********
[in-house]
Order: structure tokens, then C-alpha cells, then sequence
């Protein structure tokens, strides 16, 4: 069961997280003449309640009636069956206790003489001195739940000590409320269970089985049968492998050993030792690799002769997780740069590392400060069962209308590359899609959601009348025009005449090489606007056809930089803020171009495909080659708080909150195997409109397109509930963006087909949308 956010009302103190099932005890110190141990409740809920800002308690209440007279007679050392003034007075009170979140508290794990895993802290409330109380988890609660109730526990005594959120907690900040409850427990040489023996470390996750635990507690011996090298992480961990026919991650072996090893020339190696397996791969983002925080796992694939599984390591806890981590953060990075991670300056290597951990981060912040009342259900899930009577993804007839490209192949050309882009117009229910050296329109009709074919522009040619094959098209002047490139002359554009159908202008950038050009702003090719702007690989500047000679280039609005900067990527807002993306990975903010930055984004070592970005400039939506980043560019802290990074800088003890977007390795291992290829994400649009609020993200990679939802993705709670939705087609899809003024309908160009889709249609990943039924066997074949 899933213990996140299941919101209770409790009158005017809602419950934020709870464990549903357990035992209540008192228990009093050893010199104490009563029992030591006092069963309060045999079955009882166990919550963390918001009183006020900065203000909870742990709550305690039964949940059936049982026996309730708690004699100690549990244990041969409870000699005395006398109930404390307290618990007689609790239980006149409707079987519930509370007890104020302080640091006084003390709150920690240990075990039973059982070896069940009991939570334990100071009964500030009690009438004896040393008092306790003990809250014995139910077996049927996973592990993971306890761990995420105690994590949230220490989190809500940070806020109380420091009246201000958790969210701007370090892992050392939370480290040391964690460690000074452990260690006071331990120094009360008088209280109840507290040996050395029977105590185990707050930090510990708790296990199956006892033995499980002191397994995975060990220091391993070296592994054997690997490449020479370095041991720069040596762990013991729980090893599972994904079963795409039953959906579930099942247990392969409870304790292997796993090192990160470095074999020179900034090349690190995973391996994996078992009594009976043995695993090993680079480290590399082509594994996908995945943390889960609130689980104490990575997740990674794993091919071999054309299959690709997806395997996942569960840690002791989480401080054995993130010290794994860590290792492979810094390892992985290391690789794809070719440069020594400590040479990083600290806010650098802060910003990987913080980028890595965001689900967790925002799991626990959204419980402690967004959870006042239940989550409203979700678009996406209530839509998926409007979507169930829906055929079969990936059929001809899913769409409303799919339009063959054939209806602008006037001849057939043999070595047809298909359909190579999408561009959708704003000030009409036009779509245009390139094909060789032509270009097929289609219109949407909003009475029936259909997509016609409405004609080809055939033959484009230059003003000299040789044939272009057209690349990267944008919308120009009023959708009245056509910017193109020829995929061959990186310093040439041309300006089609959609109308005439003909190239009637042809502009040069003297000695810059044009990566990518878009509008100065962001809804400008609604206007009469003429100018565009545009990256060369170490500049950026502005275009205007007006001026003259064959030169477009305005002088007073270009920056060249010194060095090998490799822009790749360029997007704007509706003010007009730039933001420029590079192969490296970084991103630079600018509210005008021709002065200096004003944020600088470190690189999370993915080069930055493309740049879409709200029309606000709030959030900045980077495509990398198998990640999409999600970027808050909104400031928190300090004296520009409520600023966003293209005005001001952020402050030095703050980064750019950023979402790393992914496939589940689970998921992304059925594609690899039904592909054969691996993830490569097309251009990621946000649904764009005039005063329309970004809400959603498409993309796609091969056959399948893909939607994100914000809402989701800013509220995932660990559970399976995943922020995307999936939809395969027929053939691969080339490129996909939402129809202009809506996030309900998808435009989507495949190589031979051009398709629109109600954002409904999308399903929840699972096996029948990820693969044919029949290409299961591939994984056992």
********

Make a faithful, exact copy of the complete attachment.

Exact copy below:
[in-house]
Order: structure tokens, then C-alpha cells, then sequence
């Protein structure tokens, strides 16, 4: 069961997280003449309640009636069956206790003489001195739940000590409320269970089985049968492998050993030792690799002769997780740069590392400060069962209308590359899609959601009348025009005449090489606007056809930089803020171009495909080659708080909150195997409109397109509930963006087909949308 956010009302103190099932005890110190141990409740809920800002308690209440007279007679050392003034007075009170979140508290794990895993802290409330109380988890609660109730526990005594959120907690900040409850427990040489023996470390996750635990507690011996090298992480961990026919991650072996090893020339190696397996791969983002925080796992694939599984390591806890981590953060990075991670300056290597951990981060912040009342259900899930009577993804007839490209192949050309882009117009229910050296329109009709074919522009040619094959098209002047490139002359554009159908202008950038050009702003090719702007690989500047000679280039609005900067990527807002993306990975903010930055984004070592970005400039939506980043560019802290990074800088003890977007390795291992290829994400649009609020993200990679939802993705709670939705087609899809003024309908160009889709249609990943039924066997074949 899933213990996140299941919101209770409790009158005017809602419950934020709870464990549903357990035992209540008192228990009093050893010199104490009563029992030591006092069963309060045999079955009882166990919550963390918001009183006020900065203000909870742990709550305690039964949940059936049982026996309730708690004699100690549990244990041969409870000699005395006398109930404390307290618990007689609790239980006149409707079987519930509370007890104020302080640091006084003390709150920690240990075990039973059982070896069940009991939570334990100071009964500030009690009438004896040393008092306790003990809250014995139910077996049927996973592990993971306890761990995420105690994590949230220490989190809500940070806020109380420091009246201000958790969210701007370090892992050392939370480290040391964690460690000074452990260690006071331990120094009360008088209280109840507290040996050395029977105590185990707050930090510990708790296990199956006892033995499980002191397994995975060990220091391993070296592994054997690997490449020479370095041991720069040596762990013991729980090893599972994904079963795409039953959906579930099942247990392969409870304790292997796993090192990160470095074999020179900034090349690190995973391996994996078992009594009976043995695993090993680079480290590399082509594994996908995945943390889960609130689980104490990575997740990674794993091919071999054309299959690709997806395997996942569960840690002791989480401080054995993130010290794994860590290792492979810094390892992985290391690789794809070719440069020594400590040479990083600290806010650098802060910003990987913080980028890595965001689900967790925002799991626990959204419980402690967004959870006042239940989550409203979700678009996406209530839509998926409007979507169930829906055929079969990936059929001809899913769409409303799919339009063959054939209806602008006037001849057939043999070595047809298909359909190579999408561009959708704003000030009409036009779509245009390139094909060789032509270009097929289609219109949407909003009475029936259909997509016609409405004609080809055939033959484009230059003003000299040789044939272009057209690349990267944008919308120009009023959708009245056509910017193109020829995929061959990186310093040439041309300006089609959609109308005439003909190239009637042809502009040069003297000695810059044009990566990518878009509008100065962001809804400008609604206007009469003429100018565009545009990256060369170490500049950026502005275009205007007006001026003259064959030169477009305005002088007073270009920056060249010194060095090998490799822009790749360029997007704007509706003010007009730039933001420029590079192969490296970084991103630079600018509210005008021709002065200096004003944020600088470190690189999370993915080069930055493309740049879409709200029309606000709030959030900045980077495509990398198998990640999409999600970027808050909104400031928190300090004296520009409520600023966003293209005005001001952020402050030095703050980064750019950023979402790393992914496939589940689970998921992304059925594609690899039904592909054969691996993830490569097309251009990621946000649904764009005039005063329309970004809400959603498409993309796609091969056959399948893909939607994100914000809402989701800013509220995932660990559970399976995943922020995307999936939809395969027929053939691969080339490129996909939402129809202009809506996030309900998808435009989507495949190589031979051009398709629109109600954002409904999308399903929840699972096996029948990820693969044919029949290409299961591939994984056992």